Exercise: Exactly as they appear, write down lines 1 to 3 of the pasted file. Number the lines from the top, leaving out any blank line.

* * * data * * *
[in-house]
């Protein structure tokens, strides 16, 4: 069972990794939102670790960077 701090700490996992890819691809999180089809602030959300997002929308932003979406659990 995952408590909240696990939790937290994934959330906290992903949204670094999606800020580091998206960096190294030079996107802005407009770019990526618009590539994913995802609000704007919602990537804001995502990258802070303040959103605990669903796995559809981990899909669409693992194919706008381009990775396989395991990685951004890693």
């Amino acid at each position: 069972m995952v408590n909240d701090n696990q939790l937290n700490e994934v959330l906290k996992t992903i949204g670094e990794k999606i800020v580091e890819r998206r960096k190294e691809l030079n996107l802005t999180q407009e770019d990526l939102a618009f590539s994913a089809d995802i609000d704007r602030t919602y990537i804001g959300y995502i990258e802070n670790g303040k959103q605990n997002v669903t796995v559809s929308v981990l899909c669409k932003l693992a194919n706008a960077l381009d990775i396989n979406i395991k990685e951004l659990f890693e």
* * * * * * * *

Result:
[in-house]
């Protein structure tokens, strides 16, 4: 069972990794939102670790960077 701090700490996992890819691809999180089809602030959300997002929308932003979406659990 995952408590909240696990939790937290994934959330906290992903949204670094999606800020580091998206960096190294030079996107802005407009770019990526618009590539994913995802609000704007919602990537804001995502990258802070303040959103605990669903796995559809981990899909669409693992194919706008381009990775396989395991990685951004890693």
């Amino acid at each position: 069972m995952v408590n909240d701090n696990q939790l937290n700490e994934v959330l906290k996992t992903i949204g670094e990794k999606i800020v580091e890819r998206r960096k190294e691809l030079n996107l802005t999180q407009e770019d990526l939102a618009f590539s994913a089809d995802i609000d704007r602030t919602y990537i804001g959300y995502i990258e802070n670790g303040k959103q605990n997002v669903t796995v559809s929308v981990l899909c669409k932003l693992a194919n706008a960077l381009d990775i396989n979406i395991k990685e951004l659990f890693e």